The request from Greg Kellner, Assistant Director of Eisner Camp, seemed simple enough: write a few paragraphs what it means to be a faculty member at Eisner. As I sat down, the task seemed more challenging than I imagined. How do I summarize the motivation that keeps bringing me back here for the past 21 summers as a faculty member? Is it the promise of grilled cheese and tomato soup? Or is the lure of donning a cowboy hat and overalls for Rib Night? No, while those are highlights of my summer, the truth is that I come here for 2 reasons: one requires me to give and one requires me to receive.
The ability to give is not that much of a challenge. After all, Eisner is the place where I fell in love with Judaism. I came here as a kid and now years later, I get to teach kids the secrets and the majesty of Jewish life. The secret for me is found in a teaching in Pirke Avot which states: find yourself a rabbi and acquire yourself a friend. Those words are forefront in my mind as I drive into camp to start my tenure as a faculty member. What is it that I want to accomplish? Pirke Avot said it one way— that is what I want to be: a rabbi who teaches texts, a friend who guides a camper to a greater connection to his/her faith.
Let me be truthful. It would be disingenuous for me to say that is the only reason I keep coming back to camp. I come to get my professional batteries recharged and get a level of so-called professional therapy that I cannot get anywhere else. Sitting under a tree, I get to be the rabbi I always wanted to be. I get to teach. The kids are more or less enthusiastic. As much as I teach them, I learn from them. Jewish learning at Eisner is a journey that faculty and campers take together. As a result, the rewards are sweeter than any anything I encountered in the synagogue setting.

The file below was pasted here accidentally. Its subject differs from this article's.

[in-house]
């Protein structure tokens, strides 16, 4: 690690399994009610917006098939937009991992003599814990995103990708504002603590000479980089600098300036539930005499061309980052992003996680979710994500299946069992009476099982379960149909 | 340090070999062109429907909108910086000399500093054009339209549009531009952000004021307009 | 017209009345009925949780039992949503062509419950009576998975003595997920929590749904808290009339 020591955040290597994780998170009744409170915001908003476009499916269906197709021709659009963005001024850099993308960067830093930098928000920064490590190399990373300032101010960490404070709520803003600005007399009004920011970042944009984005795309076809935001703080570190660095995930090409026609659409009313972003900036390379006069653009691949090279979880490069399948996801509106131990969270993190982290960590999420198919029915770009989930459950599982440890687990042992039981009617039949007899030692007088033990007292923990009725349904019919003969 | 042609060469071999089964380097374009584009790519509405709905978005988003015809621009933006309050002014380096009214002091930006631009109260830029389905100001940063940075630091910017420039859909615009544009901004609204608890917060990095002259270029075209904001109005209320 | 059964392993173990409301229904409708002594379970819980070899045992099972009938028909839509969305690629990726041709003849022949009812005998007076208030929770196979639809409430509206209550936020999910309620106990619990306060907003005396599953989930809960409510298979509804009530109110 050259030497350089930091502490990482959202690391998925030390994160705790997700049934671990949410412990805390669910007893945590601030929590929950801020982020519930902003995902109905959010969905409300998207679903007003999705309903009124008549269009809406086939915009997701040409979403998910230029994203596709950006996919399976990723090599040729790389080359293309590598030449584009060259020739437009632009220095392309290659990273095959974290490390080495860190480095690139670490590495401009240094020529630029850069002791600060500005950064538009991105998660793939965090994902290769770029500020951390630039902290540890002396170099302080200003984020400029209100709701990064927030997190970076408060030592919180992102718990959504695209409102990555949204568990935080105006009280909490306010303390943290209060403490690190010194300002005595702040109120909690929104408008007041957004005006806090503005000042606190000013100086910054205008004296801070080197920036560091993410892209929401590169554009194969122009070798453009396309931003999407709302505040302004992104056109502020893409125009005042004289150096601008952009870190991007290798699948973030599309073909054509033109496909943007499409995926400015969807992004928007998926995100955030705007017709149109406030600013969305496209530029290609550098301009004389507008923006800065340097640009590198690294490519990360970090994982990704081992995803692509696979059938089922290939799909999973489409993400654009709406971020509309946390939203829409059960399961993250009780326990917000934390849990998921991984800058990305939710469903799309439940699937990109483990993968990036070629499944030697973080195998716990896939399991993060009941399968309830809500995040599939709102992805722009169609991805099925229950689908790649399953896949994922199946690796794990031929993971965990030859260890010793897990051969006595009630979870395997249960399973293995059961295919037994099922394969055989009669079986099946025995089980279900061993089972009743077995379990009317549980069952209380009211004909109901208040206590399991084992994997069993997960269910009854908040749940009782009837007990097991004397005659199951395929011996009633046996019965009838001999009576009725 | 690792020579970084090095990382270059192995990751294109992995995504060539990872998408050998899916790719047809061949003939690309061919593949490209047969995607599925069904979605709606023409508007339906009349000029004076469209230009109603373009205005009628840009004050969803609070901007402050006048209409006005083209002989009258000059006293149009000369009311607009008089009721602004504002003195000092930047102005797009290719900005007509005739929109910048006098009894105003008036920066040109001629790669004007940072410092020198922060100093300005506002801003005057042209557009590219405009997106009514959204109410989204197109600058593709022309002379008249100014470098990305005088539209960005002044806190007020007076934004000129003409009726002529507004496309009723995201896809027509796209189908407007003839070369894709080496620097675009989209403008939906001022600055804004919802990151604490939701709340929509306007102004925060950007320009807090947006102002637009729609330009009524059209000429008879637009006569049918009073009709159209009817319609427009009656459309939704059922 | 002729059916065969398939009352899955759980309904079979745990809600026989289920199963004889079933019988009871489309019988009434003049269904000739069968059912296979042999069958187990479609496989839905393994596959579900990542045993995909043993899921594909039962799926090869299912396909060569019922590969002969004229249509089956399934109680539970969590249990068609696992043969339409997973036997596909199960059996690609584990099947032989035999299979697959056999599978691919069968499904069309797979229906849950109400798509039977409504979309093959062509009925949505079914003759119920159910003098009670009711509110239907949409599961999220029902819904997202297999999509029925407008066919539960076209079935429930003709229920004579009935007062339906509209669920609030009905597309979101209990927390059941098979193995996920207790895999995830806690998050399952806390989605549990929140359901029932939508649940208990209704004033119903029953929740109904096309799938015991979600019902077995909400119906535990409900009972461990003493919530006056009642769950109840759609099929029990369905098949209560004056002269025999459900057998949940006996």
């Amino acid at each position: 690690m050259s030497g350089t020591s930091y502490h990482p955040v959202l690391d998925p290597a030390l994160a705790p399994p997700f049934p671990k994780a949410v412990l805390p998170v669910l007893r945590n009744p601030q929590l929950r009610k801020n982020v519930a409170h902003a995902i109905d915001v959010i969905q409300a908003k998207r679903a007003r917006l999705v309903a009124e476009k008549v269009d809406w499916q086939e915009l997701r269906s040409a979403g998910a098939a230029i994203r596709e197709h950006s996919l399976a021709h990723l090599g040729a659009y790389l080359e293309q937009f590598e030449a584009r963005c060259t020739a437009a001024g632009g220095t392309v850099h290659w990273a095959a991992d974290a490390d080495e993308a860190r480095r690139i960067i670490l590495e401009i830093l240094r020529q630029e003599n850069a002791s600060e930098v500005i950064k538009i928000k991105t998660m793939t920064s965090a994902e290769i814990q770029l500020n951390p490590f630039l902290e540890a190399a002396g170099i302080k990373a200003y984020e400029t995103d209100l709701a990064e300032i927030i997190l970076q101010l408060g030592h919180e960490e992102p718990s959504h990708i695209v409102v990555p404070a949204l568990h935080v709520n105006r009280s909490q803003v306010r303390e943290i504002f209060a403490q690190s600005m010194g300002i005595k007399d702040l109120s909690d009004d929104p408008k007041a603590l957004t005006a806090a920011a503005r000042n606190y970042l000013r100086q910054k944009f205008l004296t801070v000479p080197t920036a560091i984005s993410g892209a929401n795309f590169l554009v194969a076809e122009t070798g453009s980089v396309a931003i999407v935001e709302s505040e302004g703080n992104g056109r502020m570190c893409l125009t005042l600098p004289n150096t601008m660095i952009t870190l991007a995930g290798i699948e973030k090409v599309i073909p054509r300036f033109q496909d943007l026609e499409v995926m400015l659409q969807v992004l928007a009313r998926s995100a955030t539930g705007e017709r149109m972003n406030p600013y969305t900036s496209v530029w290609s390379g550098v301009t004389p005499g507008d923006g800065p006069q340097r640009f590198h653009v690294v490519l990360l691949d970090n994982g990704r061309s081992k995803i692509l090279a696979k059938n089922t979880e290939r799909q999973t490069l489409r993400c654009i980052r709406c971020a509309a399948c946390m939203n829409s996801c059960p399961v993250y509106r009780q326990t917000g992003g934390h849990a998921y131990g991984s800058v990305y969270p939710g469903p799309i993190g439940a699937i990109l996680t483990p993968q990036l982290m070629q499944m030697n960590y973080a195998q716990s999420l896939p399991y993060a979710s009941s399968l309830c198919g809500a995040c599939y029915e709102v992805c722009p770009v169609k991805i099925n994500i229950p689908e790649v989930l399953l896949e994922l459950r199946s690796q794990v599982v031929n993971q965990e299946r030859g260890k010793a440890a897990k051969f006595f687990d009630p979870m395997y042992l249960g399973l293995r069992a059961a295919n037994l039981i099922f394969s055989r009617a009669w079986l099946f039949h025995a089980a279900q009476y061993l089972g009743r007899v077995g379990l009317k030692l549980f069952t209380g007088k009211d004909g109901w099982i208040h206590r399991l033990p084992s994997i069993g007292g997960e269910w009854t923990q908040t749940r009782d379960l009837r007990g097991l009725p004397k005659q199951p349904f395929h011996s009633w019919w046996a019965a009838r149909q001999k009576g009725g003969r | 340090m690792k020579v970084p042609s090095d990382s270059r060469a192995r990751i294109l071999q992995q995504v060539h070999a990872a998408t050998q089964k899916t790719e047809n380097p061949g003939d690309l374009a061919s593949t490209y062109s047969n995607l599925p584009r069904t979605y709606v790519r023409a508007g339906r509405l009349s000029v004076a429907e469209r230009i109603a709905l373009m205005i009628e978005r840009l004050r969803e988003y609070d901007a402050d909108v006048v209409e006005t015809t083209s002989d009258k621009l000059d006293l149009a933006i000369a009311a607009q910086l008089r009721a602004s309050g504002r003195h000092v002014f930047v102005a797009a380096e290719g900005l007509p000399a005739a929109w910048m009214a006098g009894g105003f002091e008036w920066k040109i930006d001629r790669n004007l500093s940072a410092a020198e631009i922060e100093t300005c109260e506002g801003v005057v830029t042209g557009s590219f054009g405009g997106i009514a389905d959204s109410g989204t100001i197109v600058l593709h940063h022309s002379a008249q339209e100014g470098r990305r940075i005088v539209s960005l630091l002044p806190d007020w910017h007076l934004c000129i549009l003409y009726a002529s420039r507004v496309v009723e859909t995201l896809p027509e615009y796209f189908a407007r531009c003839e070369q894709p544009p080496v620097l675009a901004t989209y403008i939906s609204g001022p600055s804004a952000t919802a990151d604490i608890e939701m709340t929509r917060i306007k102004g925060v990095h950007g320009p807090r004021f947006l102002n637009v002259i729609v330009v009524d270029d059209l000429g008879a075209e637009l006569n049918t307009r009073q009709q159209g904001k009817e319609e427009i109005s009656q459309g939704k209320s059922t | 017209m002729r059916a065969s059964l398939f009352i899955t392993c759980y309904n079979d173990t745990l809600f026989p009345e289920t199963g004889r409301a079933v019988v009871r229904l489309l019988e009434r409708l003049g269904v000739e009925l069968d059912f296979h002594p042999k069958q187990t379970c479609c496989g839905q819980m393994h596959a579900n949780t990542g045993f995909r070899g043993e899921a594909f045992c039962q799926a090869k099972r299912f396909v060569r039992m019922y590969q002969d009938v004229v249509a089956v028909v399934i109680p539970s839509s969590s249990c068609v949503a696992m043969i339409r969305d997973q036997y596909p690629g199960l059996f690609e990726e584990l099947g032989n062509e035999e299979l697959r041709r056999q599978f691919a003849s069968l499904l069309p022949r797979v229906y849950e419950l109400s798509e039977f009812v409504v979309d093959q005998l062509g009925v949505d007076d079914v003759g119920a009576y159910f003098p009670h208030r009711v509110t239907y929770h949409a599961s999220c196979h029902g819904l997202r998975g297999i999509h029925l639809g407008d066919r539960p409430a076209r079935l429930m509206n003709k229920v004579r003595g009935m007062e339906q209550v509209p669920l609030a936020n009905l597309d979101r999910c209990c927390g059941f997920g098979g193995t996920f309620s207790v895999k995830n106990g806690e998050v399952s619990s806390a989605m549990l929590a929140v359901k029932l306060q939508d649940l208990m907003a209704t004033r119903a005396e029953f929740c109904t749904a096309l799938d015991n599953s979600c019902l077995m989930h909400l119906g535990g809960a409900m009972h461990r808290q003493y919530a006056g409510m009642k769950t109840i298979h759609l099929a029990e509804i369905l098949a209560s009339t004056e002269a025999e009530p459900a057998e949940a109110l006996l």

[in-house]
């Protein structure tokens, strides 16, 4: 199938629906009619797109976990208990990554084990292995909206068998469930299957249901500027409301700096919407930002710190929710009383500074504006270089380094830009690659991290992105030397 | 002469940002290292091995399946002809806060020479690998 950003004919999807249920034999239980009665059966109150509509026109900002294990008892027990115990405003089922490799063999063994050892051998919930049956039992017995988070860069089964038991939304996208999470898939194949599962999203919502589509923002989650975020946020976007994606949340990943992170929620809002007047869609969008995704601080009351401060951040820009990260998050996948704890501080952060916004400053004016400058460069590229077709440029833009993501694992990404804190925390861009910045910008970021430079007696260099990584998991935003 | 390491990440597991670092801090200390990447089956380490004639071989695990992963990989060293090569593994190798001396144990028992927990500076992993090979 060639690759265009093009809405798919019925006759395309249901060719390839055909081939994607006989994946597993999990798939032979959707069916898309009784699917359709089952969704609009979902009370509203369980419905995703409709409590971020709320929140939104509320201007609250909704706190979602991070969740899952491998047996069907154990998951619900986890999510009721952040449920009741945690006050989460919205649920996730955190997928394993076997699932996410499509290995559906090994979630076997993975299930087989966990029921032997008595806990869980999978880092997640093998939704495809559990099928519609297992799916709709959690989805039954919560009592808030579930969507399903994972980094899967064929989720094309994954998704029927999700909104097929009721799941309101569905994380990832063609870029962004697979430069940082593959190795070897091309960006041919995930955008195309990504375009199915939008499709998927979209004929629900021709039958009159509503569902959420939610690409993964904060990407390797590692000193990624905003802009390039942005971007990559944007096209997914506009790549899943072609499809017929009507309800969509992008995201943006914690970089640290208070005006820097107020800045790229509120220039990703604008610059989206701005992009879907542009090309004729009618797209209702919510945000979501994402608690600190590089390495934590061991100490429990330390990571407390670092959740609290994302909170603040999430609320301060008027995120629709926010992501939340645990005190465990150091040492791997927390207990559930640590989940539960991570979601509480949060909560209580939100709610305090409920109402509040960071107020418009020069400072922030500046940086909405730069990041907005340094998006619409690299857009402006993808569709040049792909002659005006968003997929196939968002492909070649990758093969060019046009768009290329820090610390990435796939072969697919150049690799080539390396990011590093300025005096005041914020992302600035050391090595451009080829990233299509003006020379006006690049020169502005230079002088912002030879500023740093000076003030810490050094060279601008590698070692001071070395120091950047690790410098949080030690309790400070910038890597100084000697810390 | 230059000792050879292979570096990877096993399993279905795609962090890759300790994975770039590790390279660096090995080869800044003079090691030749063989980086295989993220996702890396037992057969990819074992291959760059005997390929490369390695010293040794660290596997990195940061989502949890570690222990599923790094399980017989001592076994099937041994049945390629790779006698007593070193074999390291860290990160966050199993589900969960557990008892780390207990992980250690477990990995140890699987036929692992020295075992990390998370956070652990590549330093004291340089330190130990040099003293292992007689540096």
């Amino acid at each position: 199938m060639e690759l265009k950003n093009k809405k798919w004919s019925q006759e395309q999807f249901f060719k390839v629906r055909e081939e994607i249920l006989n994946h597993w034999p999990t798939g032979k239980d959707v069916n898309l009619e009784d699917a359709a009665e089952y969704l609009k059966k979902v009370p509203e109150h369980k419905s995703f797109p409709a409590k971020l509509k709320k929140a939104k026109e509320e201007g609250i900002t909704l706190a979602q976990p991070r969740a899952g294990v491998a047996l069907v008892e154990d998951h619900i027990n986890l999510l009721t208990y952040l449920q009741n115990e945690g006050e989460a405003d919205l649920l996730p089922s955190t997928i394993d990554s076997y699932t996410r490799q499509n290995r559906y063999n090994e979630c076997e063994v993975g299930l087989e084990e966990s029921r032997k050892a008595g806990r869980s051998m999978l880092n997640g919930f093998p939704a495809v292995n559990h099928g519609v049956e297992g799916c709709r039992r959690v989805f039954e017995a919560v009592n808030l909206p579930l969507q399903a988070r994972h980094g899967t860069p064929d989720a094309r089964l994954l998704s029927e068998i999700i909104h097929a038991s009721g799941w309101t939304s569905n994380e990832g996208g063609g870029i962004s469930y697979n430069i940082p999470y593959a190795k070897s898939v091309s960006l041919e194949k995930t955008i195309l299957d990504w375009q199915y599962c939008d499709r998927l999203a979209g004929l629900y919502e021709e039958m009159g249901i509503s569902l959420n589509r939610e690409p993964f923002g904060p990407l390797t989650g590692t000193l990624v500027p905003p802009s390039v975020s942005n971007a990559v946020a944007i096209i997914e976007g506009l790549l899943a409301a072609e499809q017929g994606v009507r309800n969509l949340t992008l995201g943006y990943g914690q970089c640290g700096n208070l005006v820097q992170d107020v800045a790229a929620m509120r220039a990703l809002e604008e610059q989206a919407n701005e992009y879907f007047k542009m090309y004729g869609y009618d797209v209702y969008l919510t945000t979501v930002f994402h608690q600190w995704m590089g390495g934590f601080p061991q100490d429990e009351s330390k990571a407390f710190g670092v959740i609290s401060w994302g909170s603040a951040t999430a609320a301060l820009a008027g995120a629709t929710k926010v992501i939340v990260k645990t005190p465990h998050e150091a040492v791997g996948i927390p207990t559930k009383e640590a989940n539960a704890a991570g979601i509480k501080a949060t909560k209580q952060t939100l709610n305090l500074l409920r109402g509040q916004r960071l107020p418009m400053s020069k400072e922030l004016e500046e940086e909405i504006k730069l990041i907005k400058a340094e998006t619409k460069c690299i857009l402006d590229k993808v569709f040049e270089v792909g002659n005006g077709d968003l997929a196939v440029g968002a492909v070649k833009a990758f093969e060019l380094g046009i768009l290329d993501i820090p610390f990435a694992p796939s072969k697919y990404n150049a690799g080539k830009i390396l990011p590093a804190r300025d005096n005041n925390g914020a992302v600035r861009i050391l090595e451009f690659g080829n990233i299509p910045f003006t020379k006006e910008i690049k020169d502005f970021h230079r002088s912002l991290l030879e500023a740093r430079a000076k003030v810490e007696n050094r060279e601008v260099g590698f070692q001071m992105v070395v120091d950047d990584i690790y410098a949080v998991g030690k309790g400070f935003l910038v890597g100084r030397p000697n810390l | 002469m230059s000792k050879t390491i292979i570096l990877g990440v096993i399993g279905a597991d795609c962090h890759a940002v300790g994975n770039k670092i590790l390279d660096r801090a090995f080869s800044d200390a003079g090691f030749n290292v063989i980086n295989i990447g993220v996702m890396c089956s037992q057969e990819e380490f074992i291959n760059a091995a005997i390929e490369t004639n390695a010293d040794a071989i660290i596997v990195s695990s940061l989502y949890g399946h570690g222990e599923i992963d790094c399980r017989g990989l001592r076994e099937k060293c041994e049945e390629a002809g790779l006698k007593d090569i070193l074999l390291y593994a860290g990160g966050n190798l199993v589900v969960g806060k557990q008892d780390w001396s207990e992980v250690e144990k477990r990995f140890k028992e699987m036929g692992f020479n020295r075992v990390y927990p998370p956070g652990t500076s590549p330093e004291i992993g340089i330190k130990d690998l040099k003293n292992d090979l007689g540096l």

However, the best part of being in camp is being with my kids. Not only my three kids, for whom I relish the thought of sharing some of the magic I experienced here. But I get to spend time with children from my congregation, sharing an experience with them that is more meaningful and enduring than any I can inspire from the pulpit.
So to answer Greg’s question, what does it mean to be a faculty member? It means that I get to shape Jewish souls, one camper at a time!
Rabbi Matt Cutler is the rabbi of Congregation Gates of Heaven in Schenectady, NY. JewishBoston.com readers may remember him from his days at Temple Shalom of Newton and the Rashi School.